Striking a positive note, Godrej and Boyce Manufacturing Company CMD Jamshyd N Godrej recently said the economy should be in a better position next year. “It is difficult to say (when the economy will recover). I think next year should be better,” he said. “The government is talking about six to seven per cent growth rate.” It was difficult to forecast the kind of growth, but if the government puts right policies in place, things would change for better, he said. Showing persistent sluggishness, India’s economy grew by 5.5 per cent in the April-June quarter, mainly on account of poor performance of manufacturing, mining and farm sectors. The gross domestic product had expanded by 8 per cent in the April-June quarter of 2011-12. Besides, the economic growth in the January-March quarter last fiscal was at nine-year low of 5.3 per cent.
Source: Press Trust of India via Indian Economic Business News
India’s economy could expand by around 6 per cent in 2013, World Bank Chief Economist Kaushik Basu said, attributing the current slowdown to global factors. Amid global slowdown impacting India, the government had lowered the country’s economic growth for the 2012-13 fiscal to 5.7-5.9 per cent from its earlier projection of 7.6 per cent. The GDP had expanded by 6.5 per cent in 2011-12, which was nine-year low. On India’s current account deficit (CAD) which widened to record 5.4 per cent of GDP in the July-September quarter, Mr. Basu said that though it is a cause of worry, there are market factors which will come into play to stabilise it. “India has proper floating exchange rate, it (CAD) is not as worrying because there are automatic market stabiliser which will begin to kick in,” he said. The CAD, which represents the difference between exports and imports after considering cash remittances and payment, was $18.9 billion in the same period of a year ago and $16.4 billion in the first quarter (April-June).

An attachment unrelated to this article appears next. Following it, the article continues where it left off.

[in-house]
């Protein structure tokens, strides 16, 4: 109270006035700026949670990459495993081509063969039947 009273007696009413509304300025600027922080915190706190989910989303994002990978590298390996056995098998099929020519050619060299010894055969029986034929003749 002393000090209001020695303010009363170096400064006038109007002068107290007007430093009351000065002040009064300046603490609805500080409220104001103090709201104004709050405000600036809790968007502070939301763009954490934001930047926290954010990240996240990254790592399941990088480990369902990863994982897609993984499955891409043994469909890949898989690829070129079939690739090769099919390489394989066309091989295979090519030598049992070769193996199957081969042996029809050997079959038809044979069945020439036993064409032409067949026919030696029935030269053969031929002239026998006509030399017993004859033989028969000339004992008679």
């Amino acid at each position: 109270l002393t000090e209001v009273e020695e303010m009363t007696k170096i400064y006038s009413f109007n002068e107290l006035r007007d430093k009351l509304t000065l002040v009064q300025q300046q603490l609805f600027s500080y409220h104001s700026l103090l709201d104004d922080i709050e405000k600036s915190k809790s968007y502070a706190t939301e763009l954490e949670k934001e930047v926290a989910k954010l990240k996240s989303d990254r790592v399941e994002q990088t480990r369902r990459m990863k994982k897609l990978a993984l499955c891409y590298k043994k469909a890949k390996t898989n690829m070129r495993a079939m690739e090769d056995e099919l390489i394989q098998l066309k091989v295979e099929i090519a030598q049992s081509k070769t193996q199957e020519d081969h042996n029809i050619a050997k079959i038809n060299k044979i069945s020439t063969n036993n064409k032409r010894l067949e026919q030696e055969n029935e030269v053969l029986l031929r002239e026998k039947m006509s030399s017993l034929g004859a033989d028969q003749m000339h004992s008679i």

Source: Economic Times via Indian Economic Business News
Prime Minister Manmohan Singh underlined the need for new approaches to address challenges in infrastructure, education, energy, water and agriculture. In his inaugural address at the Pravasi Bharatiya Divas on January 8, the Prime Minister dwelt at length on the state of the economy and pointed out that despite the impressive performance and change on an enormous scale in the past two decades, India faced persisting challenges of poverty, equity, sustainability and opportunity. “Vulnerable sections of society, including our women, face enduring prejudices and continuing problems in a rapidly changing India,” he said. “Among the most positive stories out of India in recent years are the acceleration in the rate of poverty reduction, stronger growth in the poorest States and improved productivity and increased real wages in our agriculture sector. This is significant, given that 65 per cent of our population still relies on agriculture,” he noted. The country has just embarked on its 12th Five-Year Plan with the ambition to sustain an annual growth rate of 8 per cent. For this, we will require enormous resources, reforms in policies and institutions, new models of public-private partnership and community participation and innovation-driven science and technology.
Source: Economic Times via Indian Economic Business News
The Indian economy is likely to grow 6.5 per cent in 2013 driven by favourable external demand outlook and domestic structural reforms push, a Goldman Sachs report said. According to a research note by the investment banking major, growth is likely to pick up gradually to 6.5 per cent in 2013 and further to 7.2 per cent in 2014. This is on the back of “easing financial conditions, in part driven by some reduction in policy rates, a continuation of reforms boosting confidence, and a normal agricultural crop’’, it said. The report further noted India’s GDP growth is likely to accelerate from 5.4 per cent in 2012 to 7.2 per cent in 2014, and remain high through 2015-2016, provided the Government continues with its reforms push. A continuation of structural reforms is an important assumption underlying these views, it said. “While allowing FDI in retail, the goods and services tax, direct cash transfer of subsidies, and dedicated freight corridor will help, we believe further reforms on fiscal consolidation, financial liberalisation and infrastructure growth will be needed to sustain an improvement in trend growth,” the report said.